Even now, Bashar Al Assad could have used this week's speech to try for reconciliation, an Arabic-language editor writes. But he did not. Other topics: Egypt and Germany arming Israel.
Assad ignores another chance
President Al Assad missed another 'golden chance' to genuinely reach out to Syrian people
After a six-month hiatus, President Bashar Al Assad addressed the Syrian people at the opening session of a newly (and hurriedly) elected parliament, with about the same level of blandness and denial that characterised all his previous speeches since the Arab Spring caught up with Syria 16 months ago, commented Abdel Bari Atwan, editor of the pan- Arab newspaper Al Quds Al Arabi.
"The speech was colourless and way out of step with the gravity of what has been unfolding in Syria," the editor wrote in his front-page column yesterday.
"The Syrian people, and with them millions of Arabs, were waiting for a more forthright speech, one that tackled the real issues at hand, answered questions that are whirling in the minds of confused Syrian citizens and offered proposals to resolve the crisis."
None of that happened. President Al Assad missed yet another "golden chance" to reach out to the Syrian public in a realistic manner. Realism in this case entails acknowledging mistakes and showing sincere sympathy for the victims of the violence and their families.
Instead, Mr Al Assad talked about "fighting on" and "armed terrorists" and the "conspiracy". Perhaps worse, he tried to make a metaphor of the unceasing bloodshed taking place in the country, saying that even a well-meaning surgeon draws a lot of blood as he tries to cure the patient.
True, President Al Assad strongly condemned last month's Houla massacre, in which 108 villagers were killed, including dozens of children. He said at one point that "even monsters" would not commit such an atrocity.
"But he did not mention that those monsters were in fact pro-regime Syrians who receive protection from the state police and armed forces," the writer added.
The bottom line is that if Mr Al Assad expects to hang on to power, be evasive on reforms and generally maintain the status quo, it is because he is fully convinced that the pressure his regime is getting from the Arab League is still too weak to offset the strong backing he is getting from Russia, China and Iran, the editor argued.
During their meeting in Doha at the weekend, Arab foreign ministers agreed to block all Syrian television channels from broadcasting on Arabsat and Nilesat. They also called for the enforcement of the Kofi Annan peace plan under a Chapter 7 clause of the UN Charter, which would allow the use of force, as in Afghanistan and Libya.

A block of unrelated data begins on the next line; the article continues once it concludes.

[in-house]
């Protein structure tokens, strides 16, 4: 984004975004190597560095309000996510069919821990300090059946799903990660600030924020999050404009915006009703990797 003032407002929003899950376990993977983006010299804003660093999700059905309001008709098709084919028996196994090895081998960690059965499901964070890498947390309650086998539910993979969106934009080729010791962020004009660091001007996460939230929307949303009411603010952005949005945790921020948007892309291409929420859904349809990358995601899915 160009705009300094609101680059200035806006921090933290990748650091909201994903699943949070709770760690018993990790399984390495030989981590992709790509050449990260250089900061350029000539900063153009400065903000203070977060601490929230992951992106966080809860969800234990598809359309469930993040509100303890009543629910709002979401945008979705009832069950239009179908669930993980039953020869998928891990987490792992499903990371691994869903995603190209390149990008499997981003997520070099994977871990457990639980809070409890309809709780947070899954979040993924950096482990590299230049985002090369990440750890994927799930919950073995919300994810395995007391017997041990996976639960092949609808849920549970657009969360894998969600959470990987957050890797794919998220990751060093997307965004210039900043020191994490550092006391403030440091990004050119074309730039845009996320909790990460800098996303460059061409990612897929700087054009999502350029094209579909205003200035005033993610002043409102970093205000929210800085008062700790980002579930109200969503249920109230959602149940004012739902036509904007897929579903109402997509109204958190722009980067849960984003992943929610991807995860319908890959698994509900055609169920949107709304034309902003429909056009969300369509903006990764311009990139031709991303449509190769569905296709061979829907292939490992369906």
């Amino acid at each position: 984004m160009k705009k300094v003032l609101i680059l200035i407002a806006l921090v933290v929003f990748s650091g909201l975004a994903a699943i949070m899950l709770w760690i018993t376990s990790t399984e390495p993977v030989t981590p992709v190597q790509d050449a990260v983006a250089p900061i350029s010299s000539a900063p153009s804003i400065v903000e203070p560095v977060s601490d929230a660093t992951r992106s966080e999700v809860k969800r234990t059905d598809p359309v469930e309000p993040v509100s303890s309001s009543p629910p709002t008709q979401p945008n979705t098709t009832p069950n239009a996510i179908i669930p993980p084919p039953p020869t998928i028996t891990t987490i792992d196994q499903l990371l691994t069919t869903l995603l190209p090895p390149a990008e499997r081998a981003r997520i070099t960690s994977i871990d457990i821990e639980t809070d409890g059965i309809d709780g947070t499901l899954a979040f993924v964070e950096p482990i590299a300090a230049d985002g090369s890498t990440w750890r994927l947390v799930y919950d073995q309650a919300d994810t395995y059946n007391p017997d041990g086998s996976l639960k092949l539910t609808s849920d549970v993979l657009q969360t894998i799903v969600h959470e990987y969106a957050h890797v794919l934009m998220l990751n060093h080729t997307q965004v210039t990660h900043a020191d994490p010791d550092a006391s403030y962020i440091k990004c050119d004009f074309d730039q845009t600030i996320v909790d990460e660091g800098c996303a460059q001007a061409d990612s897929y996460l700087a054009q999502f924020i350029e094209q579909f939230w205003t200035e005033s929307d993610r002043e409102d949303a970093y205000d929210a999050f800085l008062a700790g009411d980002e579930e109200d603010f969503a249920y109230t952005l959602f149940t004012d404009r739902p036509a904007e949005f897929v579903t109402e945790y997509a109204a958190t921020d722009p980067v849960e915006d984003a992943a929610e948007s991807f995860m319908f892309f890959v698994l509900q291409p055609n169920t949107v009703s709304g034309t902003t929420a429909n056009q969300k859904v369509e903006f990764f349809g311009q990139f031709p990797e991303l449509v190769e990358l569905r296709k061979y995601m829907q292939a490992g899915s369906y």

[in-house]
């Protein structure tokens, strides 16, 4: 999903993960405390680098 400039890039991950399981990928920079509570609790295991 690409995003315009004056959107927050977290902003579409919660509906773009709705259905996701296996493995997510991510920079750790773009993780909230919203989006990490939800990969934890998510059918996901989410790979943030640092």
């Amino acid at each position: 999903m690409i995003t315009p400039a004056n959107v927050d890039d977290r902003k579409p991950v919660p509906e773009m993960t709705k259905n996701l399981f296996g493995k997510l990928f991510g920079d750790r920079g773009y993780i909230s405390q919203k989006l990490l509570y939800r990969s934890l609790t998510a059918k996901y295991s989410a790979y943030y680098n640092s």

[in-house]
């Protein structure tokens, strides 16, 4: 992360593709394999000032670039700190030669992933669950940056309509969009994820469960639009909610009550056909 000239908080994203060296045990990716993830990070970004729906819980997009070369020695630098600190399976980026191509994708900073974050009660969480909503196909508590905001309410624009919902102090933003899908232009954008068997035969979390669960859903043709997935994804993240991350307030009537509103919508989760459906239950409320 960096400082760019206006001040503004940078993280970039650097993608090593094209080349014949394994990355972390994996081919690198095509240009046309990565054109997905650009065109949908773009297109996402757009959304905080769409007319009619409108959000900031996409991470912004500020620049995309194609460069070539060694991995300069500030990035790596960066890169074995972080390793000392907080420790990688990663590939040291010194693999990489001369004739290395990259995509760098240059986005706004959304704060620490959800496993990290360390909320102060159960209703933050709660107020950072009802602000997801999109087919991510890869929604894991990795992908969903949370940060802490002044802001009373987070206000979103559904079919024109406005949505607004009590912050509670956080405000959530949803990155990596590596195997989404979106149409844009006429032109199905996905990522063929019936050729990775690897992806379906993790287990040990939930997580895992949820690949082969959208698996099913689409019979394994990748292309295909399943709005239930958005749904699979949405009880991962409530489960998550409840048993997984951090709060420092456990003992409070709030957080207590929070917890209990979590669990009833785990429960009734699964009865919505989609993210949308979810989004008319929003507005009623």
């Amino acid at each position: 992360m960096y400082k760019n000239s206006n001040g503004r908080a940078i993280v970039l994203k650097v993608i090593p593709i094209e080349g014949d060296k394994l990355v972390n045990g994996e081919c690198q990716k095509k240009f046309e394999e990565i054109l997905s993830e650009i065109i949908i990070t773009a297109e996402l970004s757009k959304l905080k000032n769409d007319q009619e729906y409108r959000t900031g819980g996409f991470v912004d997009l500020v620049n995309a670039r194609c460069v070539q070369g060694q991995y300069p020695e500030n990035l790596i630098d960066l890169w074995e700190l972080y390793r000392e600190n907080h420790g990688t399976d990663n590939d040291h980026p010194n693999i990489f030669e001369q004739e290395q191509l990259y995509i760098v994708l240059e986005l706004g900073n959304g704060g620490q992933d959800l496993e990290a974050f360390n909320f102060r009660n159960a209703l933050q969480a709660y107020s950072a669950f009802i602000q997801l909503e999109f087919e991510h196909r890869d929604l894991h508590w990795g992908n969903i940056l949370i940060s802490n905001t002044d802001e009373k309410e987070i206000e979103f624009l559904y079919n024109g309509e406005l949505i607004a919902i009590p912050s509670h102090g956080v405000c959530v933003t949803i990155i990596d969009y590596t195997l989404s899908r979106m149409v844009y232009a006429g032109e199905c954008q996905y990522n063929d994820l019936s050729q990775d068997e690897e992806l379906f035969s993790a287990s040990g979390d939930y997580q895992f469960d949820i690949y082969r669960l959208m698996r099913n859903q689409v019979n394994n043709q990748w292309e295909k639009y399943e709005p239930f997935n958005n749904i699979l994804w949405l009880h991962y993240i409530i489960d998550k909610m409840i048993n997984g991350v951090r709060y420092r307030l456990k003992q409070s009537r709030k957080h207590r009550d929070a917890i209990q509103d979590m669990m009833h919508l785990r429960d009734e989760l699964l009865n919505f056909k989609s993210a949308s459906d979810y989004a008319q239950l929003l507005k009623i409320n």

But such measures and demands have no teeth. The Syrian regime knows it.
It's sad but true, the editor wrote, that Syria looks like it is going down the path of civil war as the Annan peace plan is being reduced to shreds by government shells and the bullets of the Free Syrian Army, the opposition militia.
German arms sale to Israel is paradoxical
While Israel was equipping advanced German- built submarines, the German Chancellor denied that they had nuclear-tipped cruise missiles. However, Der Spiegel magazine has reported that Israel received, a few days ago, a fourth submarine, and that these subs have the capability to use nuclear missiles.
The Sharjah-based newspaper Al Khaleej wrote in its editorial yesterday that "for Germany to supply Israel at this time with weapons, be it nuclear or non-nuclear, raises many questions."
Germany, like other western nations, has been calling for adherence to international law and respect of human rights. So it does not stand to reason that "Germany equipped with arms a country that constantly violates international law and abuses human rights."
Israel is an occupier, according to United Nations resolutions, but Israel could not care less about these resolutions. So "how come a country that talks big about democracy, human rights and international law, contributed to supplying such as occupier with these weaponry?"
"Just as they do with other countries, European nations' aid to Israel, let alone arms sales, should be conditional on how committed Israel is to international legitimacy," the writer noted.
Such behaviour not only undermines the credibility of Germany and European countries at large, but it also prompts other countries to adopt policies without international legitimacy.
Undecided Egyptians are between two fires
The many Egyptians who voted for neither run-off candidate are indeed caught on the horns of a dilemma, Saudi writer Abdullah Nasser Al Otaibi said in the London-based newspaper Al Hayat.
Unfortunately, the Egyptian people have to choose between two evils in the run-off. So what would push Egyptians toward or away from voting for each of the two candidates?
The fact that the Muslim Brotherhood was long victimised under the old corrupt regime would be the best incentive for people, out of sympathy, to go for the Islamist organisation's candidate.
Also important is people's aspiration to take a cue from the Turkish model economically and politically; and finally voters would seek to prevent the return of the old regime remnants.
But the major deterrent for voters would be to deprive Islamists of total control over Egypt.
Those for Ahmed Shafiq would find voting for him an opportunity to counterbalance the Brotherhood's absolute dominion.
Also those fearful of restrictions on arts and freedom of expression in the name of religion would be inclined to cast their votes for Shafiq.
Egyptians will head to the polls mid-month to elect their new president. Only Egyptians can determine their future.
* Digest compiled by The Translation Desk